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Descriptive Feedback and Differentiation: A Natural Connection. Astrid Fossum, Mathematics Teaching Specialist, Milwaukee Public Schools, [email protected] Sharonda M. Harris, Curriculum and Instruction Math Supervisor, Milwaukee Public Schools, [email protected]

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Descriptive feedback and differentiation a natural connection

Descriptive Feedback and Differentiation: A Natural Connection

Astrid Fossum, Mathematics Teaching Specialist,

Milwaukee Public Schools, [email protected]

Sharonda M. Harris, Curriculum and Instruction Math Supervisor, Milwaukee Public Schools, [email protected]

www.mmp.uwm.edu

The Milwaukee Mathematics Partnership (MMP), an initiative of the Milwaukee Partnership Academy (MPA), is supported with funding from the National Science Foundation under Grant No. 0314898.


Mathematics Framework Connection

Distributed Leadership

Student Learning Continuum

Teacher Learning Continuum


In this session participants will
In this session participants will… Connection

  • Engage in analyzing student work samples with the purpose of identifying similar strategies and misconceptions and group students accordingly.

  • Participate in writing effective descriptive feedback, focusing on feedback as a tool to differentiate instruction.


MPS Learning Target: Number Operations and Relationships Connection

  • Use strategies fluently to make estimates, solve, and pose real-world problems (e.g., single and multi-step) for all operations, to compare and rename numbers, and to find factors and multiples.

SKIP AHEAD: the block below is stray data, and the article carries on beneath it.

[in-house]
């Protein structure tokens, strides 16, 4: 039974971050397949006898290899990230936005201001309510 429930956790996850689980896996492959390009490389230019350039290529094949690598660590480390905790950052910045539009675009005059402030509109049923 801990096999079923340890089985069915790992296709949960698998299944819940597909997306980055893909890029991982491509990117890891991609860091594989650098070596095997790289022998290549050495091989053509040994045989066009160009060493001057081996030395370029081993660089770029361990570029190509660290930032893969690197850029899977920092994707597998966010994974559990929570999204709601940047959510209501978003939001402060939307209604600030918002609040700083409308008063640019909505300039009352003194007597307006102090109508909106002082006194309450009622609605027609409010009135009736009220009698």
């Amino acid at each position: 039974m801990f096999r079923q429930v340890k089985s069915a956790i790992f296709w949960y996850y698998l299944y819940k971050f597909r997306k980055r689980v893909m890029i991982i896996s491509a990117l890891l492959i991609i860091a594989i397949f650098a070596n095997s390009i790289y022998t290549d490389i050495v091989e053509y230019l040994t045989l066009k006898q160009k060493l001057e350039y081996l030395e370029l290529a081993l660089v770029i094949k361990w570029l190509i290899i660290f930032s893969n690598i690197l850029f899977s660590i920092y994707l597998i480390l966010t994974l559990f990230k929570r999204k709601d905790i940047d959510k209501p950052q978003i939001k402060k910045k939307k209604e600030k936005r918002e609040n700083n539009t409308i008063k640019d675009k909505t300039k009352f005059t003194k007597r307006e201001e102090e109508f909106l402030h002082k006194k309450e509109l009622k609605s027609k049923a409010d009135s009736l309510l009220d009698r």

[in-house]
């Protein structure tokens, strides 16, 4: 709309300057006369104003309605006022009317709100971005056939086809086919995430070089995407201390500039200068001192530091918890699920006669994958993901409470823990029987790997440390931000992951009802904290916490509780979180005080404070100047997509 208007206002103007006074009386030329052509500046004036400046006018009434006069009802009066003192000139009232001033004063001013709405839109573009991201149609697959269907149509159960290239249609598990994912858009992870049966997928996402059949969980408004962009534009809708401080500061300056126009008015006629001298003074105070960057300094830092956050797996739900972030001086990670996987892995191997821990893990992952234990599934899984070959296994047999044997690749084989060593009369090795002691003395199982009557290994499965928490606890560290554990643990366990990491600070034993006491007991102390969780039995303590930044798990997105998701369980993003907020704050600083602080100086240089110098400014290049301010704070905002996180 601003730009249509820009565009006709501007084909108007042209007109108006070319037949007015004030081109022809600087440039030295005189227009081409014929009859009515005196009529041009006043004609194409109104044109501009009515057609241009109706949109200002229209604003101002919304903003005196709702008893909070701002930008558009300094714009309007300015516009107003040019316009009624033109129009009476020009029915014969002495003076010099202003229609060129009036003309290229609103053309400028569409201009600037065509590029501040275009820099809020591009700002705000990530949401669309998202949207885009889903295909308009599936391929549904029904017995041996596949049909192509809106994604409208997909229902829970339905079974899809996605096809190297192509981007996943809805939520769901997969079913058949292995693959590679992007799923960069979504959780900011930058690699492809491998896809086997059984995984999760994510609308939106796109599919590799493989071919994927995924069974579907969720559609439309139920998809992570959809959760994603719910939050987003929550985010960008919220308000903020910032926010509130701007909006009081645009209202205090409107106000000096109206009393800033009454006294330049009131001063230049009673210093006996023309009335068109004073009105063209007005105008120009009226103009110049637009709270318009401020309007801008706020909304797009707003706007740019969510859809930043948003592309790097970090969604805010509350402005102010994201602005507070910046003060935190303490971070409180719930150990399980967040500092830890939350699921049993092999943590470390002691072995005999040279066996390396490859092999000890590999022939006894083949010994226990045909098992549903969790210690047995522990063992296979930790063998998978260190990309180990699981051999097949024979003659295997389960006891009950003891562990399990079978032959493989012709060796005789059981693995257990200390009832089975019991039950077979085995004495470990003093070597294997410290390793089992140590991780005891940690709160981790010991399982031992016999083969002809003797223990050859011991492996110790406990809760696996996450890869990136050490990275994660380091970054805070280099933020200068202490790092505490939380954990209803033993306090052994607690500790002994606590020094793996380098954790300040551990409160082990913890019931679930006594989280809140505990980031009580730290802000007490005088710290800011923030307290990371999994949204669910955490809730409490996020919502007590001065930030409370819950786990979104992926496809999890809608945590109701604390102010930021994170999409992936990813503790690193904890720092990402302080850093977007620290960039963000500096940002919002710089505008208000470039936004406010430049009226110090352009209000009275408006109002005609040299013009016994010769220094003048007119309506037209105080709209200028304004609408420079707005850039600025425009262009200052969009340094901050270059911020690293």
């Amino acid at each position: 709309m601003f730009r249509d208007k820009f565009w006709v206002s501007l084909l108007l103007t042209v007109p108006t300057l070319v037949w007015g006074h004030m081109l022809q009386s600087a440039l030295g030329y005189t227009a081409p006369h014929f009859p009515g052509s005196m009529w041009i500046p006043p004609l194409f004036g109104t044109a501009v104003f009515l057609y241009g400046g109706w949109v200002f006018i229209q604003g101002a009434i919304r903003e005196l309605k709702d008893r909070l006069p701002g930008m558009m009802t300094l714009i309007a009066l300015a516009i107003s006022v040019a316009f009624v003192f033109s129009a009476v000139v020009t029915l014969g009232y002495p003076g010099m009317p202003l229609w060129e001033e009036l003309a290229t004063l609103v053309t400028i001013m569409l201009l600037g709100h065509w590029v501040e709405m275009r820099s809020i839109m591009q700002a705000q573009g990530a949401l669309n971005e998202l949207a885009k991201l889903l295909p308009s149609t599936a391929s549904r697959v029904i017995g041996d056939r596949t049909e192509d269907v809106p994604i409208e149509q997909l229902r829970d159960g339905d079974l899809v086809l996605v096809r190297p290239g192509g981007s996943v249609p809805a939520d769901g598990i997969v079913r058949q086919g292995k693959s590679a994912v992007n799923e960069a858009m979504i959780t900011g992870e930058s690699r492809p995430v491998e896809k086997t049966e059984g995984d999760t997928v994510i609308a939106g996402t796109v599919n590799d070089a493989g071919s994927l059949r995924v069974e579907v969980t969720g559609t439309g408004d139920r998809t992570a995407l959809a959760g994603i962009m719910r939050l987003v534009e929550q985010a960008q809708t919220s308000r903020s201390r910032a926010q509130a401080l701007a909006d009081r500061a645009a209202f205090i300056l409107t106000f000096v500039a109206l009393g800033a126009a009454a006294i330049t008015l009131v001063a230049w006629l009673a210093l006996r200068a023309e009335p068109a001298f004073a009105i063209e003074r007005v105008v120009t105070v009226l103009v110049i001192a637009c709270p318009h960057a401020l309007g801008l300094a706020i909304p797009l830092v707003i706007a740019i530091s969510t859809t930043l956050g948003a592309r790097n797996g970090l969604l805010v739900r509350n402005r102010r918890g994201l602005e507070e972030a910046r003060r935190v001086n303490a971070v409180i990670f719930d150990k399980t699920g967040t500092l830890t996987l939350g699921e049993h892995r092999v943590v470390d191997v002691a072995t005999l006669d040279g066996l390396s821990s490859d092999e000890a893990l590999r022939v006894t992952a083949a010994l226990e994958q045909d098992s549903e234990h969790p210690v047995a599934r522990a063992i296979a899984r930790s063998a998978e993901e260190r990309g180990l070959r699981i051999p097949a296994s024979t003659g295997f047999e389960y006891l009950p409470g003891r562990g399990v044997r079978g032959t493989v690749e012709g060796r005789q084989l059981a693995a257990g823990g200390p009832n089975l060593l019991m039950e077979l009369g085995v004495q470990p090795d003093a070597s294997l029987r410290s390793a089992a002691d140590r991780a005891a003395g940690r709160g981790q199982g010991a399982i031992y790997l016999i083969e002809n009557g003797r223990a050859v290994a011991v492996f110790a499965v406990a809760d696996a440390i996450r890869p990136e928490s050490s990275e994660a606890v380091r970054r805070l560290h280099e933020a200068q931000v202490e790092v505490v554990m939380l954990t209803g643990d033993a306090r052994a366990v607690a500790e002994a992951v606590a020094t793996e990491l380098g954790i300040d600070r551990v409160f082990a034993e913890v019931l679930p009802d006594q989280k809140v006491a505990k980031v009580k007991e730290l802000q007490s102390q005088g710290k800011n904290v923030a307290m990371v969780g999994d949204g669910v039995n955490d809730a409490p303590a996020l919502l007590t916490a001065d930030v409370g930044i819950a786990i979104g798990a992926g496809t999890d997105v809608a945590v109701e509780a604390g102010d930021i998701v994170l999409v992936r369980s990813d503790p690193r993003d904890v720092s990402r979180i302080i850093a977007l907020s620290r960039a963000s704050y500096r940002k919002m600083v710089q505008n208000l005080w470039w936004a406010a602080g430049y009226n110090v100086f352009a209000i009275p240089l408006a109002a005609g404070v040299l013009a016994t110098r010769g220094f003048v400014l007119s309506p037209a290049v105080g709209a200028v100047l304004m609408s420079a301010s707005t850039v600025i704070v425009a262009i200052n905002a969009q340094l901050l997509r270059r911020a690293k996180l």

Wisconsin assessment framework for mathematics subskill descriptors
Wisconsin Assessment Framework for Mathematics ConnectionSubskill Descriptors

  • Sub-skill B.b: Computation

  • Use all operations in everyday situations to solve single or multi-step word problems.

  • Solve three- and four-digit addition and subtraction with regrouping; multiplication of two-digit by one-digit numbers; division with single-digit divisors and two-digit dividends and with two-step or mixed operation problems with single-digit numbers.

  • Determine reasonableness of answers.


C a b s classroom assessments based on standards
C.A.B.S. Connection(Classroom Assessments Based on Standards)

Write a word problem for 52 ÷ 7 and then solve your problem. As you solve the problem, explain your reasoning and show your answer.


Research
Research Connection

  • “Improved formative assessment helps low achievers more than other students and reduces the range of achievement while raising achievement overall.”

  • “Firm evidence shows that formative assessment is an essential component of classroom work and that its development can raise standards of achievement.”

    Black, P. & Wiliam, D (1998). Inside the Black Box: Raising Standards through classroom assessment. Phi Delta Kappan, 808(2), 139-148.


Types of feedback
Types of Feedback Connection

  • Motivational Feedback

  • Evaluative Feedback

  • Descriptive Feedback

  • Effective Descriptive Feedback


Descriptive feedback
Descriptive Feedback Connection

  • Goal is to improve student achievement by telling the learner what steps to take in order to move forward in the learning process.

  • Feedback that is intended to tell the learner what needs to be improved.

  • Gives specific guidance as to how to improve the learners’ reasoning.

  • “You accurately found the number of students in 4th grade who said ice cream was their favorite. You now need to divide this number by the total number of students to get the percent who said ice cream was their favorite.”


Effective descriptive feedback